In many ways, movies reflect the era that they were made. As technology advances and social norms change, it’s understandable that films made at an earlier time appear out of date and even cringe-worthy. An online community of movie buffs identified movies that were once popular among fans but have since poorly aged, and it’s easy to see why those films are so problematic now.
1. Manhattan (1979)
The premise of this movie centers on Allen’s character, a twice-divorced, 42-year-old comedy writer dating a 17-year-old high school student. Manhattan is one of Allen’s most acclaimed films. Still, it’s surprising that even in 1979, no one pointed out that a romantic relationship between a 42-year-old man and a girl 25 years his junior was wrong.
2. The Toy (1982)
An unemployed writer desperate to earn enough money to stop his house from being foreclosed on agrees to be a living “toy” for a rich man’s lonely son to play with. The fact that the rich man and his son are white and the broke writer is Black, and the writer was purchased as if he were an object and not a human being was as terrible an idea then as it is today.
3. 16 Candles (1984)
Back in the day when the Brat Pack was running things in Hollywood, 16 Candles was a hit with movie fans and critics alike. Looking back at the film, there’s no way it could be made today without some significant editing.
The lone Asian character in the movie was portrayed stereotypically, and the implied assault of a young woman who passed out drunk are just a few examples of why this film didn’t age well.
4. Blame It on Rio (1984)
Two fathers, who are also old friends, and their teenage daughters go on a vacation to Rio de Janeiro, Brazil. While they are on their trip, one of the men secretly starts a romantic relationship with his friend’s daughter, who’s 17 years old. This wasn’t cute when Woody Allen did this five years earlier in Manhattan, and it shouldn’t have been acceptable in 1984.
5. Indiana Jones and the Temple of Doom (1984)
It’s hard to criticize such a beloved film franchise, but the criticism is warranted in this instance. The movie is set in India during British rule, and its portrayal of Indians is woefully inaccurate. Besides the fact that they do not eat chilled monkey brains and beetles, the movie heavily relies on the trope of the white savior rescuing helpless people of color.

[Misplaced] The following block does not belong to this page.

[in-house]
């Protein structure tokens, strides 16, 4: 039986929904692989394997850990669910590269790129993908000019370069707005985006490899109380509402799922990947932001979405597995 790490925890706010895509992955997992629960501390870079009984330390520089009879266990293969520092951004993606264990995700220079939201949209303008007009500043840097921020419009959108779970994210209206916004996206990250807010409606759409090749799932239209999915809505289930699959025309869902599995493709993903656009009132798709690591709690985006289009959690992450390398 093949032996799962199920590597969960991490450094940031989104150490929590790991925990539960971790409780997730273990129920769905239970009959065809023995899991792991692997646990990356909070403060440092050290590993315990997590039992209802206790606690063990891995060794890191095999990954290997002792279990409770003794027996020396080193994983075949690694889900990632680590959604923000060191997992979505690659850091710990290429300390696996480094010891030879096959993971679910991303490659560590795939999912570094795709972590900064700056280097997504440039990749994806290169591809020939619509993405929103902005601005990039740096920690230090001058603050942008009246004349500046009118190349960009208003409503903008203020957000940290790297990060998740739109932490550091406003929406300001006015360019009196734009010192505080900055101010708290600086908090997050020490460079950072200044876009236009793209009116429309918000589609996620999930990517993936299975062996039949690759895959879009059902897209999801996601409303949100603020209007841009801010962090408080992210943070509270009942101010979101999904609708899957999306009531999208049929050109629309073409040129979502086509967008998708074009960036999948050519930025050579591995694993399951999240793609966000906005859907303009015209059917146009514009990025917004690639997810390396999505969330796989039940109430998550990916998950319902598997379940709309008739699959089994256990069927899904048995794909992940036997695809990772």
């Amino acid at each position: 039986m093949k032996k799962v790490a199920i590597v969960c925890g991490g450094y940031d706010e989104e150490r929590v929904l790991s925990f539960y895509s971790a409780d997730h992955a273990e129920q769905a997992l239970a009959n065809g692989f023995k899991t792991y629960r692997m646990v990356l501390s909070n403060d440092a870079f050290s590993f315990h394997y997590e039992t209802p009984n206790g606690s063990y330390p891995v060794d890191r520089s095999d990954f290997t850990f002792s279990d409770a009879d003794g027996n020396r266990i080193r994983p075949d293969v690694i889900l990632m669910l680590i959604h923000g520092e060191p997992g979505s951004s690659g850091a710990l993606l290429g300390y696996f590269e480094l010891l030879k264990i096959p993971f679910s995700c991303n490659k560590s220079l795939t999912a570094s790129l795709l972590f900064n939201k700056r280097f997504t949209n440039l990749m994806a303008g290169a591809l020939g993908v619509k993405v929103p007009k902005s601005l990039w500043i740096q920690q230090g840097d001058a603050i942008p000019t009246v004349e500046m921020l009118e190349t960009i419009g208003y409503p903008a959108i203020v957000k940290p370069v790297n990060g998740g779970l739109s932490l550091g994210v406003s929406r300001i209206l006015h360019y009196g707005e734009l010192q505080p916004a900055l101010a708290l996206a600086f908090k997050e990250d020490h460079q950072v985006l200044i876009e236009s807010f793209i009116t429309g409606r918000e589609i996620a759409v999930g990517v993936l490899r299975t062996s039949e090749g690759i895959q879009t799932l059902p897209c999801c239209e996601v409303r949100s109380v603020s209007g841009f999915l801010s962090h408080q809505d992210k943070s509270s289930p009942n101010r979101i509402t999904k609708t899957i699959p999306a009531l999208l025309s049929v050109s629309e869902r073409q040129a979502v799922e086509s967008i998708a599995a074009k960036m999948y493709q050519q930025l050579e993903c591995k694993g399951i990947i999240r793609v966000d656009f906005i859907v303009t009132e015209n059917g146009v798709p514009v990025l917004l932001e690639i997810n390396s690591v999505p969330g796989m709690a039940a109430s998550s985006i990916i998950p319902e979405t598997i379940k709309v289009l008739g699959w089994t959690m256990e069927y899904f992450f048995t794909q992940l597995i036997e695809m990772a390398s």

6. Remo Williams: The Adventure Begins (1985)
This action movie wasn’t a success at the box office, but it has achieved a cult following in the years since its release. This movie aged badly because a non-Asian actor, Joel Grey, was cast to play Chiun, a Korean martial arts master. Having white actors perform in yellowface may have been relatively common in Hollywood, but it’s highly offensive.
7. Soul Man (1986)
When a young white man from an affluent family discovers his father won’t pay for him to go to Harvard Law School, he pretends to be Black to win a scholarship. His racial transformation required him to take excessive tanning pills to darken his skin. Anytime an actor performs in blackface, it’s always a bad look, even if the intent is to condemn the evils of racism.
8. Tie Me Up! Tie Me Down! (1989)
Despite being a critical and overseas commercial success, Tie Me Up! Tie Me Down! sends the wrong messages from start to finish. A recently released psychiatric patient is obsessed with a former adult film actress and kidnaps her so she will fall in love with and marry him. Romanticizing kidnapping, abuse, and Stockholm syndrome is incredibly creepy.
9. American Pie (1999)
While this movie has been depicted as a coming-of-age comedy, one scene isn’t remotely funny and would likely land someone in legal trouble if they tried it in real life. One of the main characters in the film sets up a webcam in a bedroom to secretly broadcast a female exchange student’s activities online without her knowledge. That’s just gross, period.
10. Me, Myself & Irene (2000)
Jim Carrey is known for playing slapstick comedic roles. However, this attempt at using severe mental disorders as comic fodder fell flat with mental health advocates. While this movie was a box office success, it perpetuated harmful misconceptions about people diagnosed with schizophrenia and Dissociative Identity Disorder (DID).
11. Shallow Hal (2001)
A single guy who laments being overlooked by women who look like models is hypnotized so that he can only see a person’s inner beauty and not how they look. As a result, he falls in love with a woman who weighs 300 pounds. This film is both fat-phobic and sexist, spotlighting women’s looks while not giving the same scrutiny to men’s looks.
12. Wedding Crashers (2005)
Two friends who work as divorce mediators make it a habit to crash the weddings of people they don’t know to meet and hook up with women. Setting aside the rudeness of crashing someone else’s wedding and reception, it’s pretty repulsive that these grown men resort to lies and trickery to get unsuspecting women to fall for them.
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